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Cyanobacteria and Cyanotoxins in Backcountry Water Sources


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Home Forums Campfire Editor’s Roundtable Cyanobacteria and Cyanotoxins in Backcountry Water Sources

Viewing 6 posts - 1 through 6 (of 6 total)
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  • #3814677
    Ryan Jordan
    Admin

    @ryan

    Locale: Central Rockies

    Companion forum thread to: Cyanobacteria and Cyanotoxins in Backcountry Water Sources

    In this video presentation, we dive into a critical topic to raise awareness about the increasing problem of cyanobacteria, or blue-green algae, in backcountry water sources.

    #3814717
    AK Granola
    BPL Member

    @granolagirlak

    Seeing the water sources on the Arizona trail or the CDT – lots of places where your only option is a cow pond, a tank full of algae, etc. Suggestions?

    #3814733
    Jeff McWilliams
    BPL Member

    @jjmcwill

    Locale: Midwest

    Well done presentation.  Toxic algae has become a problem at Isle Royale National Park as well.  Some of the inland lakes on the island will suffer from toxic algae blooms and the NPS has to issue “do not drink” advisories for visitors.

    #3814793
    Bill Budney
    BPL Member

    @billb

    Locale: Central NYS

    For first aid, charcoal is easy to make in most places below tree line. Can that help? How much do we need to eat?

    Prevention is better, of course. I’m just thinking about what to do when things go wrong?

    #3814895
    David Thomas
    BPL Member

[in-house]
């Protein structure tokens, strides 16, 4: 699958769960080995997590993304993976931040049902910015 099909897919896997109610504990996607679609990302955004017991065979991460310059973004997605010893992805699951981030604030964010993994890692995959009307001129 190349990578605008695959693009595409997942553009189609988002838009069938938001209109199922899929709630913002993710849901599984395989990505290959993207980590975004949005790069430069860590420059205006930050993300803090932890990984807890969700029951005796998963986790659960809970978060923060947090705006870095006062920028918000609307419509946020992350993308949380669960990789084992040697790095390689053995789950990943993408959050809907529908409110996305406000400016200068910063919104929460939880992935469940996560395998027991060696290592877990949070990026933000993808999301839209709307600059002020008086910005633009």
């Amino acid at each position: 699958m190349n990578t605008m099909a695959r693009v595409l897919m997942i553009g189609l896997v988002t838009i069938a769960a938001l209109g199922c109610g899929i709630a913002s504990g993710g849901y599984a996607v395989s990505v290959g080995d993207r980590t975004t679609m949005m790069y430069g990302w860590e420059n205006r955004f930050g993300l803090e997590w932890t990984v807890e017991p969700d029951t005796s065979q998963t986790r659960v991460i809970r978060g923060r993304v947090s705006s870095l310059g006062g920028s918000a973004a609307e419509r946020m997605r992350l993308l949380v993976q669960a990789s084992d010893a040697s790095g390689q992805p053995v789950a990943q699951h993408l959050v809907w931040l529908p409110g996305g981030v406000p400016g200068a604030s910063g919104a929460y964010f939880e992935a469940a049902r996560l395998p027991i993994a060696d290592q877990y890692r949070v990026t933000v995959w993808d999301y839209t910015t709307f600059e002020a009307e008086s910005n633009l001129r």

@davidinkenai

    Locale: North Woods. Far North.

    Bill: while charcoal is easy to make, and wouldn’t hurt you, what you really want is *activated* charcoal which has been heated in high-temperature steam or nitrogen to drive organics off the surfaces of former cell walls. Then the tremendous surface area of those microscopic structures can adsorb (with a “d” – a surface process) organic molecules from the air or out of water.

    If you wanted to use DIY charcoal, the fresher the better.

    But you’d have to administer it pretty quickly – before most of the toxics had been absorbing in the GI tract.

    So in a pinch, charcoal would be far better to treat the water before drinking than as first aid after you noticed symptoms.

    #3814899
    Bill Budney
    BPL Member

    @billb

    Locale: Central NYS

    Thanks for that explanation, David.

    Avoidance has work so far, and that remains solidly Plan A.

    I suppose that some water really needs to be distilled to make it safe. If fuel is abundant (firewood), then it isn’t all that hard to do. Maybe that’s a good reason to carry a pot, a lid, and a smaller cup. Not that I’ve ever needed to do that — I just feel better knowing that I can. :)

    I wonder if stillsuits feel clammy? Probably. Sigh.

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